The story behind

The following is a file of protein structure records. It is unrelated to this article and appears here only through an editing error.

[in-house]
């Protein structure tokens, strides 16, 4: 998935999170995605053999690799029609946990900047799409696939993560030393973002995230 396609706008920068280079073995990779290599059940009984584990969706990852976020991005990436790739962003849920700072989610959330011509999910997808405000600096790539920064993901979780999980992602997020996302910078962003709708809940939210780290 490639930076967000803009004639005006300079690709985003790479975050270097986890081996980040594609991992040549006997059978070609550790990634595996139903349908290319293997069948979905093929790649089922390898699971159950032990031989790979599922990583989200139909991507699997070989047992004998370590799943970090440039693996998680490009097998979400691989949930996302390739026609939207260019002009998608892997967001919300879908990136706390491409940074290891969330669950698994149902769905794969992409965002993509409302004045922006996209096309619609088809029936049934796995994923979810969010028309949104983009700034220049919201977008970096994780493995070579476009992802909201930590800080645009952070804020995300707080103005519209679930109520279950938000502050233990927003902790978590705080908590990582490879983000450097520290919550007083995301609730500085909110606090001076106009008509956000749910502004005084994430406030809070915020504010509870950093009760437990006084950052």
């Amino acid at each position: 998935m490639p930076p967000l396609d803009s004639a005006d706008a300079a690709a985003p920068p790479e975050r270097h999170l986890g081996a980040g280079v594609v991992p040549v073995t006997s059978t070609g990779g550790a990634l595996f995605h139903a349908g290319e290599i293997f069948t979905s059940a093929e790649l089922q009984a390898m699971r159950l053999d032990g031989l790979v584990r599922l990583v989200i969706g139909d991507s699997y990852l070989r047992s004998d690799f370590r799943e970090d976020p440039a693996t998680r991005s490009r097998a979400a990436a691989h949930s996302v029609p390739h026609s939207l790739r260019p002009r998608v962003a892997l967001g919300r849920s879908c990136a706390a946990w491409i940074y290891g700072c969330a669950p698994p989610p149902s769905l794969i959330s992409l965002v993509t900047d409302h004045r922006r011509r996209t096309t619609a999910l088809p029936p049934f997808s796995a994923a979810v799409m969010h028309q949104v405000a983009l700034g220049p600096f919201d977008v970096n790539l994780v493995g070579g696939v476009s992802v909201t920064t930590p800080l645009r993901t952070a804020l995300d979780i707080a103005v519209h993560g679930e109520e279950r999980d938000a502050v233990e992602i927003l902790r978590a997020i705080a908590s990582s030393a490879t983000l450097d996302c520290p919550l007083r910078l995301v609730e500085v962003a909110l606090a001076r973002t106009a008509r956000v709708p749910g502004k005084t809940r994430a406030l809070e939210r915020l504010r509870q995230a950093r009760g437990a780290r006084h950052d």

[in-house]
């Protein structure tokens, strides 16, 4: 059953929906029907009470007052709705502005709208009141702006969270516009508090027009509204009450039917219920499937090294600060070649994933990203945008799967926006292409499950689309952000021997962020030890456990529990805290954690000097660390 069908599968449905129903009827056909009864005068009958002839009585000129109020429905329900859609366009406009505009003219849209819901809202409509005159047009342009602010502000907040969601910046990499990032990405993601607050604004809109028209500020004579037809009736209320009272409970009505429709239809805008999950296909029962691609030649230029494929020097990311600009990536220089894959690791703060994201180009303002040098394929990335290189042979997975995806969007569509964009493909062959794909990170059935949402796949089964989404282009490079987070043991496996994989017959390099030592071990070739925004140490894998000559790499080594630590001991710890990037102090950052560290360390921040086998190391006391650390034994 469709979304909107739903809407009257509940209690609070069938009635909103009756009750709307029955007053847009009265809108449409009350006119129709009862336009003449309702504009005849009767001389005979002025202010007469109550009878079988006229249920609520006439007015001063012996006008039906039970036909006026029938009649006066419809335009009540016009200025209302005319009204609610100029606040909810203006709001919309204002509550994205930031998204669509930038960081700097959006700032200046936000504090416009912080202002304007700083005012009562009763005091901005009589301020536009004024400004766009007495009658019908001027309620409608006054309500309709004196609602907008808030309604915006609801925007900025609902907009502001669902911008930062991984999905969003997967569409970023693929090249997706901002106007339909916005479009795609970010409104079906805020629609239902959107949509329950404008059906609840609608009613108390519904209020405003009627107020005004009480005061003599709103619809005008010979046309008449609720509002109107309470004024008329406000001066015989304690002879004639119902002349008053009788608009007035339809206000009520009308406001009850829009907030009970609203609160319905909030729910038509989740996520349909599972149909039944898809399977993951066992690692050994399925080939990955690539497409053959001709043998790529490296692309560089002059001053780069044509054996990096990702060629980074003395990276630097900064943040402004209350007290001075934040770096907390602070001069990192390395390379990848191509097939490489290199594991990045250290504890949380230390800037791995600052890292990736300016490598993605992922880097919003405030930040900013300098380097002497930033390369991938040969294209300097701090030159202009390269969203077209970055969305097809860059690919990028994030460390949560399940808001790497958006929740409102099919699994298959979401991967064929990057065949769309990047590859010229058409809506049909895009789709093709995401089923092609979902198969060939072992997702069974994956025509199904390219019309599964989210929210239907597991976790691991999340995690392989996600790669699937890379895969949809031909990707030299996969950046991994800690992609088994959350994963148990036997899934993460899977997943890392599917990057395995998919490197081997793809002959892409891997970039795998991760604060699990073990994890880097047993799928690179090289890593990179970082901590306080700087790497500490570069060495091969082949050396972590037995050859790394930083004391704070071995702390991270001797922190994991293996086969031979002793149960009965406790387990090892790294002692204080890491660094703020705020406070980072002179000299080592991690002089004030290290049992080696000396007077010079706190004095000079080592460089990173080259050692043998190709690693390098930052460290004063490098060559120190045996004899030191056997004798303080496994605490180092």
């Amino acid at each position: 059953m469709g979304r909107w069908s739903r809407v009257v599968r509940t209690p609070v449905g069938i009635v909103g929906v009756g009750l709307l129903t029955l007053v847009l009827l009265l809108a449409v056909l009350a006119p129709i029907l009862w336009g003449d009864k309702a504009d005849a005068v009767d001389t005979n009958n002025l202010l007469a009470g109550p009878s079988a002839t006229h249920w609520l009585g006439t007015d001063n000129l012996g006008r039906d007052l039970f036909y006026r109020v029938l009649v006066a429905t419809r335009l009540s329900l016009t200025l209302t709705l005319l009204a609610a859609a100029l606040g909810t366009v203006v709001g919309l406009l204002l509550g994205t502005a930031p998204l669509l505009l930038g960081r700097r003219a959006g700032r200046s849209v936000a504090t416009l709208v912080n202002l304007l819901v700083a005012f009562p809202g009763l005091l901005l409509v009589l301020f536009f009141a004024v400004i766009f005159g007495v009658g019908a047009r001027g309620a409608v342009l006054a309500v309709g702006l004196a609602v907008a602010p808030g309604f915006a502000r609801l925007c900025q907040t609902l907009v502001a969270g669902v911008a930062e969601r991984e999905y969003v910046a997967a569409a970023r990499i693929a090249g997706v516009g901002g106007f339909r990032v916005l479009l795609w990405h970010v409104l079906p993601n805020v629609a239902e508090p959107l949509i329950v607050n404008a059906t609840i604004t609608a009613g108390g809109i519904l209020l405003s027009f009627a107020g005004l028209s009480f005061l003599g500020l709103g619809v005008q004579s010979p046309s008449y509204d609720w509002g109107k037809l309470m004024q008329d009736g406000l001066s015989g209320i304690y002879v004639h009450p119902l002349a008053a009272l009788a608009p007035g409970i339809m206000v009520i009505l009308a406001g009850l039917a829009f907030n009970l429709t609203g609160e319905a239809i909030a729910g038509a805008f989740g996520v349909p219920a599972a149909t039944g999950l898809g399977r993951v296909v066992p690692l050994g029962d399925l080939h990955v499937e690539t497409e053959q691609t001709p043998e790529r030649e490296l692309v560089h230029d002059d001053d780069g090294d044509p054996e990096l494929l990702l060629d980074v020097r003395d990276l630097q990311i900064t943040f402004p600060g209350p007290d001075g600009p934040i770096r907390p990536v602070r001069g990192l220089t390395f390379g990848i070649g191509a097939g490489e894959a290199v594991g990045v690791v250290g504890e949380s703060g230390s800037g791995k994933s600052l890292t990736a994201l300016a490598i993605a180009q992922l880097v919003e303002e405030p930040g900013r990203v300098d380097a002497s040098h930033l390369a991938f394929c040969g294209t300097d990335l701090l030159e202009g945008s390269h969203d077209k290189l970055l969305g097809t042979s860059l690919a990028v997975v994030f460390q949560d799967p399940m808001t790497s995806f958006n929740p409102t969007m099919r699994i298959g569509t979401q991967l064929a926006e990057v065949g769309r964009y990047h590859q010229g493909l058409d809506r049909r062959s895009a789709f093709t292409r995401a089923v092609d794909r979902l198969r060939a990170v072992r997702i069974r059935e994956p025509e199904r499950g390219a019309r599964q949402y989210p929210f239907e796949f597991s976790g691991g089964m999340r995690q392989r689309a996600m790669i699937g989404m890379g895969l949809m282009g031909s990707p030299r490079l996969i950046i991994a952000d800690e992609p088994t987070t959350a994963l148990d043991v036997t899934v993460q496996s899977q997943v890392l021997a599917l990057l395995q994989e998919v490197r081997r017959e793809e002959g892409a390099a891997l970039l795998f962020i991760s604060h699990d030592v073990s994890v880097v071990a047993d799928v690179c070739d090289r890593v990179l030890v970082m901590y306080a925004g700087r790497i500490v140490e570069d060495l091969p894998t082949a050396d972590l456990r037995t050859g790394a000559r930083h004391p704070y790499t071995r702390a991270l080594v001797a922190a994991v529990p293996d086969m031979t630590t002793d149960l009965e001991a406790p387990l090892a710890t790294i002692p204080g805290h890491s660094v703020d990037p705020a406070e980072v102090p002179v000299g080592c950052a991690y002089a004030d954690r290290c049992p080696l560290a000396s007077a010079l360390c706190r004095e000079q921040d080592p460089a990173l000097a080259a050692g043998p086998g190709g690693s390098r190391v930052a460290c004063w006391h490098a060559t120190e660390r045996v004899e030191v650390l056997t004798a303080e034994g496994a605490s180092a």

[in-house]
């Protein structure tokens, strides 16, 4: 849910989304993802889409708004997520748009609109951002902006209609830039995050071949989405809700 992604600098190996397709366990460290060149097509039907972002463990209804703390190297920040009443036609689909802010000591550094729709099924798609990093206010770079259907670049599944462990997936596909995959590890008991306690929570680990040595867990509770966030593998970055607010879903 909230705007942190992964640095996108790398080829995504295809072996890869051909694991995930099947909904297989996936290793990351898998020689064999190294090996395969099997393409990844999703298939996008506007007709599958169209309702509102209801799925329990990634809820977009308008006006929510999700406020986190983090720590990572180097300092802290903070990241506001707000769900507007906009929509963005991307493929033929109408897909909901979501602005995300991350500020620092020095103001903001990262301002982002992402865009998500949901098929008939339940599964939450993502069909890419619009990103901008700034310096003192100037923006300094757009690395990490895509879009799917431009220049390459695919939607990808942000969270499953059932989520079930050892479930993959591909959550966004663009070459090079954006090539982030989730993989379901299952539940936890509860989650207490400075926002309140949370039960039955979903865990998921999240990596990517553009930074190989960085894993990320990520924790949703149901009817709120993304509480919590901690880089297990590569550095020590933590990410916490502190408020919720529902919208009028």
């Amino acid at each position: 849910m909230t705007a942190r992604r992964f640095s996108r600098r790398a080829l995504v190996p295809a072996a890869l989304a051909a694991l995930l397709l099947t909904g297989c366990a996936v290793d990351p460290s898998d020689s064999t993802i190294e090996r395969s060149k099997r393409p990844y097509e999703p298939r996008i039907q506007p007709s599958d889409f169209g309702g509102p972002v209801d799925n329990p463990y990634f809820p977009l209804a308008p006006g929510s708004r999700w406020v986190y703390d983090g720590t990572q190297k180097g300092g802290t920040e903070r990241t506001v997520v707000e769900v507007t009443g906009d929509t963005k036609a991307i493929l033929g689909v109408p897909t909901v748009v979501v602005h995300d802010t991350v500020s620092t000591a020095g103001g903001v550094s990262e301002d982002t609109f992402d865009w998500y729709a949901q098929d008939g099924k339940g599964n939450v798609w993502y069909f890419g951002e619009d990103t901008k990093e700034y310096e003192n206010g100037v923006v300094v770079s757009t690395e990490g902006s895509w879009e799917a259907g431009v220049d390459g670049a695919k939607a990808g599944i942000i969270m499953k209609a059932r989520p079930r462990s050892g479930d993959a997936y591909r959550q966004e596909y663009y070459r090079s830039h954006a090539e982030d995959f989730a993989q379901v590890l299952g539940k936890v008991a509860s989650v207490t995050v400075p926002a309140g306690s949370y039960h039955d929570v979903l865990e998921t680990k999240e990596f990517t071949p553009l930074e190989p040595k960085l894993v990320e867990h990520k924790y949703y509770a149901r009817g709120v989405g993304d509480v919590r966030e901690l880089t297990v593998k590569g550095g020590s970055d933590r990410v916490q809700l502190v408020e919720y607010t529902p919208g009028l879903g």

Mogens Lohmann first worked naturalistically, but in the late 1940s the images became more simplified. After a rather short cubist transitional phase with figure pictures and animal sculptures, he tightened up the form further, and from the mid-1950s, the concrete, constructive painting became the form of expression with which he chose to continue working. His interest in mathematics and geometry contributed to this simplification. He used neither template nor tape to clarify the delimitation of the color surfaces, and the direction of the brushstrokes is crucial for the effect of the color in the individual image field. The basic composition of the pictures is built according to the golden section and planned in a very small sketch, which is transferred to the canvas by a squaring system. He gradually developed a series of fixed pixels, the circle, often only in the form of a piece of a circle, the triangle, the square, often as a frame on oblique, vertical or horizontal stripes, or as surfaces that break and form folds in space, and the rod , sometimes broken into zigzag shaped pieces. These form elements float in mutual balance, but during the work the colors influence the relationship between figure and ground, so that in some places the background becomes an active, participatory form. L.s coloring is mainly based on the 3 main colors, red, yellow and blue, as well as green. He deliberately plays on optical phenomena in his color combinations, where the clash of contrasting colors often makes it flicker before his eyes. He did not perceive himself as a theorist, but his paintings seem very conscious due to the careful painting process, with fits and ruler, brushes and scratch feathers. For L., it was first and foremost about precision, good workmanship. He thereby constructed his own universe, where the surface of the image is laid out according to geometric systems and sensation. Most of L.’s pictorial titles are compositions with pure numbering, and he perceived form and color as a counterpart to the music, which he thus allowed to be expressed in his works, simply created with the elements of geometry.